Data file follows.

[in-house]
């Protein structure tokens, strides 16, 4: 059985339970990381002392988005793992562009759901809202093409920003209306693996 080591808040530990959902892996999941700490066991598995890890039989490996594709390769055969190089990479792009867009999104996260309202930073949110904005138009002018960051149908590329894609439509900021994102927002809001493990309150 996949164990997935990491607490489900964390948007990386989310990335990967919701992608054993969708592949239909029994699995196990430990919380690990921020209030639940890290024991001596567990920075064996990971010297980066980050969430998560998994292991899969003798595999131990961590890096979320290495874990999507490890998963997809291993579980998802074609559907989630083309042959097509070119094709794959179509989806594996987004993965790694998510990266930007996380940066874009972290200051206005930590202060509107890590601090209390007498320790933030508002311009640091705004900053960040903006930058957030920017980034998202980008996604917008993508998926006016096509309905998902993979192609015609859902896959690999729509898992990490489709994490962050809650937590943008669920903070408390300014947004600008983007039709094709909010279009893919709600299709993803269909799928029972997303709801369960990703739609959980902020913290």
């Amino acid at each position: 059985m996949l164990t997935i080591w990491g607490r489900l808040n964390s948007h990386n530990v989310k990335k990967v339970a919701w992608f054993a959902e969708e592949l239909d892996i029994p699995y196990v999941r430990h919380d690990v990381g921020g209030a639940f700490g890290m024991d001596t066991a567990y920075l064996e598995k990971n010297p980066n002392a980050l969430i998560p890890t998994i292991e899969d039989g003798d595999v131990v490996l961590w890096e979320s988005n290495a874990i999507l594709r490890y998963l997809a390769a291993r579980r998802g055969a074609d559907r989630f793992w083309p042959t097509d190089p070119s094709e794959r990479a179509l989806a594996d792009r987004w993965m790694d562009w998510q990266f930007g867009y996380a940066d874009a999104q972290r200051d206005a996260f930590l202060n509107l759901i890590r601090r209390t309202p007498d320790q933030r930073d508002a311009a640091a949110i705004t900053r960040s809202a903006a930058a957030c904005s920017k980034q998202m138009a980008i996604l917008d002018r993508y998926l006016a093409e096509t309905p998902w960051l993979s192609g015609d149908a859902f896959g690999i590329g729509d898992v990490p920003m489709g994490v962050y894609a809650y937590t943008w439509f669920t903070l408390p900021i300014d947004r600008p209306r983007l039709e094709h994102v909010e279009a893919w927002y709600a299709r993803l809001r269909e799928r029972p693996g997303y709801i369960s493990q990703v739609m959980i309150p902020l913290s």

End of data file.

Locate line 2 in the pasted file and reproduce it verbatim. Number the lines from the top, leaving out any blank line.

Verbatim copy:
């Protein structure tokens, strides 16, 4: 059985339970990381002392988005793992562009759901809202093409920003209306693996 080591808040530990959902892996999941700490066991598995890890039989490996594709390769055969190089990479792009867009999104996260309202930073949110904005138009002018960051149908590329894609439509900021994102927002809001493990309150 996949164990997935990491607490489900964390948007990386989310990335990967919701992608054993969708592949239909029994699995196990430990919380690990921020209030639940890290024991001596567990920075064996990971010297980066980050969430998560998994292991899969003798595999131990961590890096979320290495874990999507490890998963997809291993579980998802074609559907989630083309042959097509070119094709794959179509989806594996987004993965790694998510990266930007996380940066874009972290200051206005930590202060509107890590601090209390007498320790933030508002311009640091705004900053960040903006930058957030920017980034998202980008996604917008993508998926006016096509309905998902993979192609015609859902896959690999729509898992990490489709994490962050809650937590943008669920903070408390300014947004600008983007039709094709909010279009893919709600299709993803269909799928029972997303709801369960990703739609959980902020913290």